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Food & Recipes

Lupin Beans Can Help You Feel Fuller Longer, Lose Weight, and Lower Your Blood Pressure


If you haven’t heard a lot of hype over lupin beans yet, you probably will soon. The bean has been quietly growing in popularity in recent years for people following a gluten-free diet, especially since lupin is such a good gluten substitute for flours. But folks who live in the Mediterranean and Latin America have known about the health benefits of lupin beans for years. And once you find out all the nutritious and delicious advantages that they have to offer, you’ll be taking a page from lupin fans’ books in no time.

What are lupin beans?

Lupin beans, also known as lupini beans, are legumes belonging to the same plant family as peanuts. They’re grown in the Mediterranean region and South American countries such as Chile. Lupin beans come in many different forms, but the most common and commercially available ones include white lupin (Lupinus albus), yellow lupin (Lupinus luteus), and blue or narrow-leafed lupin (Lupinus angustifolius).

Lupin beans can be eaten as a healthy snack or appetizer before a meal, and lupin-derived ingredients are also used in flour. The nutritionally rich legume is often used to enrich pastas, cake mixes, cereals, and additional baked goods. Since it naturally contains no gluten, it’s especially good for people who need to follow a gluten-free diet, such as those with celiac disease.

A word of caution: Since lupin comes from the same family as peanuts, there is an increased risk for people with peanut or even soy allergies to also be allergic to lupin. “For many people, eating lupin or a lupin-derived ingredient, such as a flour, is safe,” said Stefano Luccioli, MD, a senior medical advisor at the Food and Drug Administration (FDA), in a press release. “But there are reports in the medical literature of allergic reactions to lupin, some of which can be severe.” In the worst-case scenario, an allergic reaction could even involve life-threatening anaphylaxis. If you ever suspect that you’re having an allergic reaction to lupin beans — or any food at all — stop eating the food and get medical help immediately.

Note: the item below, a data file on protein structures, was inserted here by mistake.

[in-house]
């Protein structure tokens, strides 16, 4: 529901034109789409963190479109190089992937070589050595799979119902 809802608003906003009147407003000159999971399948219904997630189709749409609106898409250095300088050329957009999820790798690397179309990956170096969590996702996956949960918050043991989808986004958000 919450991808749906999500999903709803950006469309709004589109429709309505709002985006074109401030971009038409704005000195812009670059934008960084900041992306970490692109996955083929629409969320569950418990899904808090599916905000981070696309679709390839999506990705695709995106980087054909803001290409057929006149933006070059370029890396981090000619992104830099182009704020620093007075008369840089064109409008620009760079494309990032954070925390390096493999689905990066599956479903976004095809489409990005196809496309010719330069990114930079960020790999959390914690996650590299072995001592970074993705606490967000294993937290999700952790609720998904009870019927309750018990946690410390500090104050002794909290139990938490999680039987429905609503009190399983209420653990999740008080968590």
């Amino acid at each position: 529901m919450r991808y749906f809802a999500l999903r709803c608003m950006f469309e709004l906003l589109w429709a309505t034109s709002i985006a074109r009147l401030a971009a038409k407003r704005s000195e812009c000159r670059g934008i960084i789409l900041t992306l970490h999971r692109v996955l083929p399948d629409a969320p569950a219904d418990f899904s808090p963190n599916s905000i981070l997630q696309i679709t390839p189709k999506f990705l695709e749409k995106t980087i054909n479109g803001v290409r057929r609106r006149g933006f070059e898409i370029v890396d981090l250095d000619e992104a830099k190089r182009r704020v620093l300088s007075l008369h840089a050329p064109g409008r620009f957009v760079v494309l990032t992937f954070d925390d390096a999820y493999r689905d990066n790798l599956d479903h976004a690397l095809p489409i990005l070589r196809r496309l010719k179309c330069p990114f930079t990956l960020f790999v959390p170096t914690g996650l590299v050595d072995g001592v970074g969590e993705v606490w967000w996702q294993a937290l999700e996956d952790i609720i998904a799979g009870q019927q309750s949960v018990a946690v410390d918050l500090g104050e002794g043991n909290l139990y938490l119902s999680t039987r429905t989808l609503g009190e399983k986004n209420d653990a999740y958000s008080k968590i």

What are the health benefits of lupin beans?

One of the biggest health benefits of lupin beans is the high protein content. One cup of cooked, boiled, and unsalted lupin beans boasts nearly 26 grams of protein. It also contains an impressive 4.6 grams of fiber. This great combination of protein and fiber can help you feel full faster after eating, as well as help you stay full for a longer period of time. Fiber can also aid with digestion and help manage weight loss, especially if you’re incorporating it in all your meals. On top of that, lupin beans also offer a generous amount of minerals such as potassium, magnesium, and phosphorus.

Lupin may also be a healthy option for some people struggling with heart disease risk factors such as obesity and high blood pressure. One case study followed a 43-year-old man with obesity who tried lupin along with therapeutic lifestyle changes for six months. He then saw a marked decrease in not only body weight, but also BMI, blood pressure, and total cholesterol.

How do you cook them?

As with many beans and legumes, there is a wide variety of ways to eat lupin beans. But if you want to try making them at home, it’s absolutely essential that you follow proper preparation and cooking instructions. The seeds and green parts of lupin beans contain alkaloids, which can be toxic to humans. In order to avoid the harmful toxins, you have to soak them in water for up to three days, boil them, or select the “sweet” varieties in the first place.

Many lupin bean recipes include this mandatory step, such as the popular “Italian Christmas Tradition” beans on the food blog An Italian in My Kitchen. After soaking lupin beans in cold water for two days, blogger Rosemary boils them for about an hour, and then goes back to soaking them again for up to 10 days — or until the beans are no longer bitter. Then, the only ingredient to add afterward is the salt. Find the full recipe here.

Although cooking lupin beans might sound like it takes a lot of work, we think it’s well worth it if you find a snack you truly enjoy that also helps keep you healthy. Who knows? Try enough recipes and you might find your next labor of love in the kitchen!

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